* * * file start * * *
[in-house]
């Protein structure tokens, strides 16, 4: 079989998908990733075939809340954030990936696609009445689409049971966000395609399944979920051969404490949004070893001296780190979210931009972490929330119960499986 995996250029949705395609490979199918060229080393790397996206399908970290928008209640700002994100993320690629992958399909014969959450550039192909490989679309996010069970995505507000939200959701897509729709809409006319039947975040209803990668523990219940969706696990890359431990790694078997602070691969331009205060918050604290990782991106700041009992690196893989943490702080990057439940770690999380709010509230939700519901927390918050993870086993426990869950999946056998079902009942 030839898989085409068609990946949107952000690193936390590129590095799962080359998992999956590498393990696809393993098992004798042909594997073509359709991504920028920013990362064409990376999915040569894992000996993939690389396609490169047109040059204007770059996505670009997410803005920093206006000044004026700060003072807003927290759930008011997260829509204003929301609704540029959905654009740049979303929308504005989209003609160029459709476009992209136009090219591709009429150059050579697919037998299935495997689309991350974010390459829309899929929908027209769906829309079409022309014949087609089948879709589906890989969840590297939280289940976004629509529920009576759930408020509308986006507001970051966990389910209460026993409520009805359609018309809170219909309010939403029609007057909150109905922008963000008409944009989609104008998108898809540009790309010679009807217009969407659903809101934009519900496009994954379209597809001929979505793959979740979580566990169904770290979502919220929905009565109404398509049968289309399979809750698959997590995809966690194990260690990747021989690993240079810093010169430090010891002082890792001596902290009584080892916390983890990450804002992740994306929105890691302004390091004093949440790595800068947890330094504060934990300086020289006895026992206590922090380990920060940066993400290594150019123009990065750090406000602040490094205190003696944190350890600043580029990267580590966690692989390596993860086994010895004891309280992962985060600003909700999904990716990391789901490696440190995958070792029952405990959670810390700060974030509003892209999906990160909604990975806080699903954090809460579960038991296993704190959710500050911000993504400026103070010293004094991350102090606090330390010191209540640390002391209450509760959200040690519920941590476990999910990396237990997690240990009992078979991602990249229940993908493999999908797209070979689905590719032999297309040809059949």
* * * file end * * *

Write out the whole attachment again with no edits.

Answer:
[in-house]
């Protein structure tokens, strides 16, 4: 079989998908990733075939809340954030990936696609009445689409049971966000395609399944979920051969404490949004070893001296780190979210931009972490929330119960499986 995996250029949705395609490979199918060229080393790397996206399908970290928008209640700002994100993320690629992958399909014969959450550039192909490989679309996010069970995505507000939200959701897509729709809409006319039947975040209803990668523990219940969706696990890359431990790694078997602070691969331009205060918050604290990782991106700041009992690196893989943490702080990057439940770690999380709010509230939700519901927390918050993870086993426990869950999946056998079902009942 030839898989085409068609990946949107952000690193936390590129590095799962080359998992999956590498393990696809393993098992004798042909594997073509359709991504920028920013990362064409990376999915040569894992000996993939690389396609490169047109040059204007770059996505670009997410803005920093206006000044004026700060003072807003927290759930008011997260829509204003929301609704540029959905654009740049979303929308504005989209003609160029459709476009992209136009090219591709009429150059050579697919037998299935495997689309991350974010390459829309899929929908027209769906829309079409022309014949087609089948879709589906890989969840590297939280289940976004629509529920009576759930408020509308986006507001970051966990389910209460026993409520009805359609018309809170219909309010939403029609007057909150109905922008963000008409944009989609104008998108898809540009790309010679009807217009969407659903809101934009519900496009994954379209597809001929979505793959979740979580566990169904770290979502919220929905009565109404398509049968289309399979809750698959997590995809966690194990260690990747021989690993240079810093010169430090010891002082890792001596902290009584080892916390983890990450804002992740994306929105890691302004390091004093949440790595800068947890330094504060934990300086020289006895026992206590922090380990920060940066993400290594150019123009990065750090406000602040490094205190003696944190350890600043580029990267580590966690692989390596993860086994010895004891309280992962985060600003909700999904990716990391789901490696440190995958070792029952405990959670810390700060974030509003892209999906990160909604990975806080699903954090809460579960038991296993704190959710500050911000993504400026103070010293004094991350102090606090330390010191209540640390002391209450509760959200040690519920941590476990999910990396237990997690240990009992078979991602990249229940993908493999999908797209070979689905590719032999297309040809059949």